• Mrs. DeVos, you are a noted advocate of school privatization, as well as for-profit schools. In recent years, Sweden has begun rolling back their country-wide experiment with school privatization because it has not improved educational outcomes at all. Why will mass privatization succeed in the US despite a higher level of childhood poverty compared to Sweden?
  • A follow-up on Sweden. Why do you think privatization failed in Sweden? What lessons did you learn from its failure? Why should the US travel down that road despite the large body of evidence that privatization won’t work?
  • Mrs. DeVos, what was the original purpose of charter schools?
  • Mrs. DeVos, which educational researchers have been most influential to you?
  • Mrs. DeVos, you and your husband were supporters of ‘Right to Work’ legislation in Michigan. Schools in Right to Work states routinely under-perform compared to their counterparts with stronger unions. Why do you believe that RTW legislation can improve education?
  • Mrs. DeVos, you never attended public school. Your children never attended public school. You do not have a degree in education, nor does anybody else in your family. Some 90 percent of this nation’s children attend public schools. How do you plan to identify and empathize with the millions of families in the US public school system when you’ve never set foot in one yourself?
  • Mrs. DeVos, you have in the past talked about the concept of a ‘value school’, where students can be educated for around $5,000 each. A study commissioned by the Michigan legislature recently determined that Michigan’s average per-pupil funding (considerably more than $5,000) is inadequate. The study found that the most successful districts in Michigan receive nearly $9,000 per student. How will your value schools be able to provide a well-rounded education in the arts and STEM for $4,000 less than the most successful districts in Michigan?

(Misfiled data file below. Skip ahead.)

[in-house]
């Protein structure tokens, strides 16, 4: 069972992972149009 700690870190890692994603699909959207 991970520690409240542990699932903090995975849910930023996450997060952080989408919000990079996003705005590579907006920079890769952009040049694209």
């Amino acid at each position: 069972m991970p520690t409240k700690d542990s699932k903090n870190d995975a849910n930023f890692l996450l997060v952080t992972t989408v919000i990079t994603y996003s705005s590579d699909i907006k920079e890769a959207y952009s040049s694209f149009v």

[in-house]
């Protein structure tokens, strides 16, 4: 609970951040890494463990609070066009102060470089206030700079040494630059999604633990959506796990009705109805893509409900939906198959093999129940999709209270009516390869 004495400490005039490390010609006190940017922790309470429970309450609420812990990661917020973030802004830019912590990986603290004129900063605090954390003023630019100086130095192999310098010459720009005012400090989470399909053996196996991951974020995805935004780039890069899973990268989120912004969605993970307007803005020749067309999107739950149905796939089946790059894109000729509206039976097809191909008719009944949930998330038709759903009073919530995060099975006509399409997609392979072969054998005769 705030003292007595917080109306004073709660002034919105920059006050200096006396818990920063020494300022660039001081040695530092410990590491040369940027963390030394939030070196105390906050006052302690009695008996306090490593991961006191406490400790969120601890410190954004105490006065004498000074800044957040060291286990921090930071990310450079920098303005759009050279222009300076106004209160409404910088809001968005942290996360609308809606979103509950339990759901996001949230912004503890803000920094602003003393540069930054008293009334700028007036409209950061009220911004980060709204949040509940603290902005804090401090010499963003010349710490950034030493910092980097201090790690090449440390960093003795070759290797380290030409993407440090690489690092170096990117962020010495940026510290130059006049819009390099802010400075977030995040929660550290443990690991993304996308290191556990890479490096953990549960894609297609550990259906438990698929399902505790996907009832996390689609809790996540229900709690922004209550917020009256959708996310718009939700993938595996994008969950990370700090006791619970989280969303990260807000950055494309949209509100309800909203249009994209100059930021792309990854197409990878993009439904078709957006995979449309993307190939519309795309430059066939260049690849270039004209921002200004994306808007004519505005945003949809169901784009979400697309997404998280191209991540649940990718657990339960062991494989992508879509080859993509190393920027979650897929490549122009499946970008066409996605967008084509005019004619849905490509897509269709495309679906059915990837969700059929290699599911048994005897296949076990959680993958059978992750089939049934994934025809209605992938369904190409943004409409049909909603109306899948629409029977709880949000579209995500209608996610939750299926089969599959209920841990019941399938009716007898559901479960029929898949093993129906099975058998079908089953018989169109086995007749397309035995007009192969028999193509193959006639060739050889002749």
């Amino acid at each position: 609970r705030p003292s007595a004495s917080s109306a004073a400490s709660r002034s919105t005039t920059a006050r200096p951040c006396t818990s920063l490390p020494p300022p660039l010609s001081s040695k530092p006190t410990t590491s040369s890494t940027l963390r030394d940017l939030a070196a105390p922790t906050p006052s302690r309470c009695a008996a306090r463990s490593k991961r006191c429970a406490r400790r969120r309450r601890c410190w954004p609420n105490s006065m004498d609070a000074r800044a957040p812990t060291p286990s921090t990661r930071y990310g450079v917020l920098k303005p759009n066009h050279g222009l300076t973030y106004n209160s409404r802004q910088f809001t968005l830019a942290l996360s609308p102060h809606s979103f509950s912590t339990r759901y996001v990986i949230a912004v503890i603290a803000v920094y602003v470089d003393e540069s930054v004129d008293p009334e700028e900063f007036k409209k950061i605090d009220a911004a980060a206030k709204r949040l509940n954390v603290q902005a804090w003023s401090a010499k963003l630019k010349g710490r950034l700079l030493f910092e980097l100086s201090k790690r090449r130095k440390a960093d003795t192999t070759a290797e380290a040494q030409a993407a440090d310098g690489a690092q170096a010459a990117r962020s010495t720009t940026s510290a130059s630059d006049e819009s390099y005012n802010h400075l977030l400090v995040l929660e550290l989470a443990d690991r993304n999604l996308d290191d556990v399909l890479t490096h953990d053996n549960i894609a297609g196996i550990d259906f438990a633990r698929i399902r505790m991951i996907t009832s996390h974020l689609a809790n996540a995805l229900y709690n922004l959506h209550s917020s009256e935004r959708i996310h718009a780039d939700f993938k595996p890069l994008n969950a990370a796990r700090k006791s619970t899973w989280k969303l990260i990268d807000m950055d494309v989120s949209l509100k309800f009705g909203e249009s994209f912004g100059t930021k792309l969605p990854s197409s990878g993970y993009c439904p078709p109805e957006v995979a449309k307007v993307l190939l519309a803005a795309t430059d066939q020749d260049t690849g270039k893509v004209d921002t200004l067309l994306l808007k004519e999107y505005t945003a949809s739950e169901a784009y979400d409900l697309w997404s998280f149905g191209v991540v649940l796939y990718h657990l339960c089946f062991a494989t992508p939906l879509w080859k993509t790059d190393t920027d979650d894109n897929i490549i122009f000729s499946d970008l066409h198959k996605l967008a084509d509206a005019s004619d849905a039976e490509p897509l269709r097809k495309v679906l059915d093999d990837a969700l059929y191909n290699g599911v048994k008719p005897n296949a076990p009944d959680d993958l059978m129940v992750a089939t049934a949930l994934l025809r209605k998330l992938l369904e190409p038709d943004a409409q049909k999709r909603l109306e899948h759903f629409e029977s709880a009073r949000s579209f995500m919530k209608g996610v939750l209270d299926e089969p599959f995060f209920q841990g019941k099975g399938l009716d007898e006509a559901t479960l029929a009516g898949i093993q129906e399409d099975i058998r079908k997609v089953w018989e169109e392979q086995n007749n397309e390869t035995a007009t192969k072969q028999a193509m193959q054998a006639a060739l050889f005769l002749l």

• A follow-up on value schools. What cuts will you have to make to bring costs down to $5,000 per pupil? How will you determine what is valuable, and what has no place in these schools? How will you justify these cuts to the communities they will impact?

Not The Change We Need

“We need an outsider to come in and change things up for the better.”

“Our education system needs some radical changes if it’s going to improve.”

I’ve heard both of these things, and their derivatives, in the days since Donald Trump announced that Betsy DeVos was his choice for Secretary of Education. I agree that we need radical change in how we approach education in America. I vehemently disagree that appointing yet another outsider with no understanding of education is the way to achieve that change.

In America, we tend to equate wealth with knowledge. I don’t mean to imply that Betsy DeVos is unintelligent, but I do mean that her large bank accounts do not qualify her to make decisions on education policy. We’ve also listened to the education ideas of Bill Gates and Mark Zuckerberg, and it turns out that they might not be education experts either.

We’ve got a long, rich history of letting people from outside the field of education determine education policy, and Betsy DeVos is a continuation of that tradition. Below is a list of previous Secretaries of Education, and their jobs prior to their cabinet appointments:

Shirley Hufstedler – Lawyer and judge

Terrel Bell – HS teacher, bus driver, public school superintendent